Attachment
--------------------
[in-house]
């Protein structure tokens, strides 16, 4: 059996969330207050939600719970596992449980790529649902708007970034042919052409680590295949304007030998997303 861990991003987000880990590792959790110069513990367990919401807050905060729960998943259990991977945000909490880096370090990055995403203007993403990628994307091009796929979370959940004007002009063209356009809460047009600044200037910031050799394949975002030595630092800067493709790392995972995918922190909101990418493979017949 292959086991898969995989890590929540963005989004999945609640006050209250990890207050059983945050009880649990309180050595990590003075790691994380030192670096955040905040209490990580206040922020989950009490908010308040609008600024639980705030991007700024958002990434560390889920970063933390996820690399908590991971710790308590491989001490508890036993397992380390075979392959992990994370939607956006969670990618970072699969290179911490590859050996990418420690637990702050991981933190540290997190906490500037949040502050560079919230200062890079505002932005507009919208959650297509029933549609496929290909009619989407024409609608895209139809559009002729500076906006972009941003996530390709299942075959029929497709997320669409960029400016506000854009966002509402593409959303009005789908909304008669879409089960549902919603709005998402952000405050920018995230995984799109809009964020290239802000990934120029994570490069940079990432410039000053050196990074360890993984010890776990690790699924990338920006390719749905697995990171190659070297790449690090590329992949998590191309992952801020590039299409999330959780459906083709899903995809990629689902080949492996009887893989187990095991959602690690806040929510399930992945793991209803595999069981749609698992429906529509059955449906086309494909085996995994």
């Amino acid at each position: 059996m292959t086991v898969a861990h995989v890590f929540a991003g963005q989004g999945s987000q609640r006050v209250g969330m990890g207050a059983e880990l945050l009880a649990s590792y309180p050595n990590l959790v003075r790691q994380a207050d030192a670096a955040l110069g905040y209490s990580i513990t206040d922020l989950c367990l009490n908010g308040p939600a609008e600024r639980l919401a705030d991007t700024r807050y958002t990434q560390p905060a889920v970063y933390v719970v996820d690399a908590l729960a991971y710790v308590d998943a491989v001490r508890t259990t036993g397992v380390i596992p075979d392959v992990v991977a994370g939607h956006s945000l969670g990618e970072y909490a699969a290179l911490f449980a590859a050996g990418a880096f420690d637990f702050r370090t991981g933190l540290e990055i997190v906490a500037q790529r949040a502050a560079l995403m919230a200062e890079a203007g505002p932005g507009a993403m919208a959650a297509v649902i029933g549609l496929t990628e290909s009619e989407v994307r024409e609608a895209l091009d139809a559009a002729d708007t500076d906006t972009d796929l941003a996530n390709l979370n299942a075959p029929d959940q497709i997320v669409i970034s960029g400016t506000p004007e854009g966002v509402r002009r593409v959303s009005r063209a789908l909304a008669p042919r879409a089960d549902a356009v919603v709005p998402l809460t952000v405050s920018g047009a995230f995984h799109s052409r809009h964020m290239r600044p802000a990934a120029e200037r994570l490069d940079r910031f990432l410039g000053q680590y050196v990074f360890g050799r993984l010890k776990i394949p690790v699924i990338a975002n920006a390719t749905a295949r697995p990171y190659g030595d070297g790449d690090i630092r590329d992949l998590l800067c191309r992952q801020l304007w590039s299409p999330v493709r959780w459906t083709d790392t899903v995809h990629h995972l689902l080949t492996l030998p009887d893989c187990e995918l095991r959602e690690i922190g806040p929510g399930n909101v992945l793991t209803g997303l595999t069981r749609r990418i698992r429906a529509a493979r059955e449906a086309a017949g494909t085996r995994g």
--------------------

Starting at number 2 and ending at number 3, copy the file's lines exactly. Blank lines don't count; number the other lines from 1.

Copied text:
């Protein structure tokens, strides 16, 4: 059996969330207050939600719970596992449980790529649902708007970034042919052409680590295949304007030998997303 861990991003987000880990590792959790110069513990367990919401807050905060729960998943259990991977945000909490880096370090990055995403203007993403990628994307091009796929979370959940004007002009063209356009809460047009600044200037910031050799394949975002030595630092800067493709790392995972995918922190909101990418493979017949 292959086991898969995989890590929540963005989004999945609640006050209250990890207050059983945050009880649990309180050595990590003075790691994380030192670096955040905040209490990580206040922020989950009490908010308040609008600024639980705030991007700024958002990434560390889920970063933390996820690399908590991971710790308590491989001490508890036993397992380390075979392959992990994370939607956006969670990618970072699969290179911490590859050996990418420690637990702050991981933190540290997190906490500037949040502050560079919230200062890079505002932005507009919208959650297509029933549609496929290909009619989407024409609608895209139809559009002729500076906006972009941003996530390709299942075959029929497709997320669409960029400016506000854009966002509402593409959303009005789908909304008669879409089960549902919603709005998402952000405050920018995230995984799109809009964020290239802000990934120029994570490069940079990432410039000053050196990074360890993984010890776990690790699924990338920006390719749905697995990171190659070297790449690090590329992949998590191309992952801020590039299409999330959780459906083709899903995809990629689902080949492996009887893989187990095991959602690690806040929510399930992945793991209803595999069981749609698992429906529509059955449906086309494909085996995994």
């Amino acid at each position: 059996m292959t086991v898969a861990h995989v890590f929540a991003g963005q989004g999945s987000q609640r006050v209250g969330m990890g207050a059983e880990l945050l009880a649990s590792y309180p050595n990590l959790v003075r790691q994380a207050d030192a670096a955040l110069g905040y209490s990580i513990t206040d922020l989950c367990l009490n908010g308040p939600a609008e600024r639980l919401a705030d991007t700024r807050y958002t990434q560390p905060a889920v970063y933390v719970v996820d690399a908590l729960a991971y710790v308590d998943a491989v001490r508890t259990t036993g397992v380390i596992p075979d392959v992990v991977a994370g939607h956006s945000l969670g990618e970072y909490a699969a290179l911490f449980a590859a050996g990418a880096f420690d637990f702050r370090t991981g933190l540290e990055i997190v906490a500037q790529r949040a502050a560079l995403m919230a200062e890079a203007g505002p932005g507009a993403m919208a959650a297509v649902i029933g549609l496929t990628e290909s009619e989407v994307r024409e609608a895209l091009d139809a559009a002729d708007t500076d906006t972009d796929l941003a996530n390709l979370n299942a075959p029929d959940q497709i997320v669409i970034s960029g400016t506000p004007e854009g966002v509402r002009r593409v959303s009005r063209a789908l909304a008669p042919r879409a089960d549902a356009v919603v709005p998402l809460t952000v405050s920018g047009a995230f995984h799109s052409r809009h964020m290239r600044p802000a990934a120029e200037r994570l490069d940079r910031f990432l410039g000053q680590y050196v990074f360890g050799r993984l010890k776990i394949p690790v699924i990338a975002n920006a390719t749905a295949r697995p990171y190659g030595d070297g790449d690090i630092r590329d992949l998590l800067c191309r992952q801020l304007w590039s299409p999330v493709r959780w459906t083709d790392t899903v995809h990629h995972l689902l080949t492996l030998p009887d893989c187990e995918l095991r959602e690690i922190g806040p929510g399930n909101v992945l793991t209803g997303l595999t069981r749609r990418i698992r429906a529509a493979r059955e449906a086309a017949g494909t085996r995994g």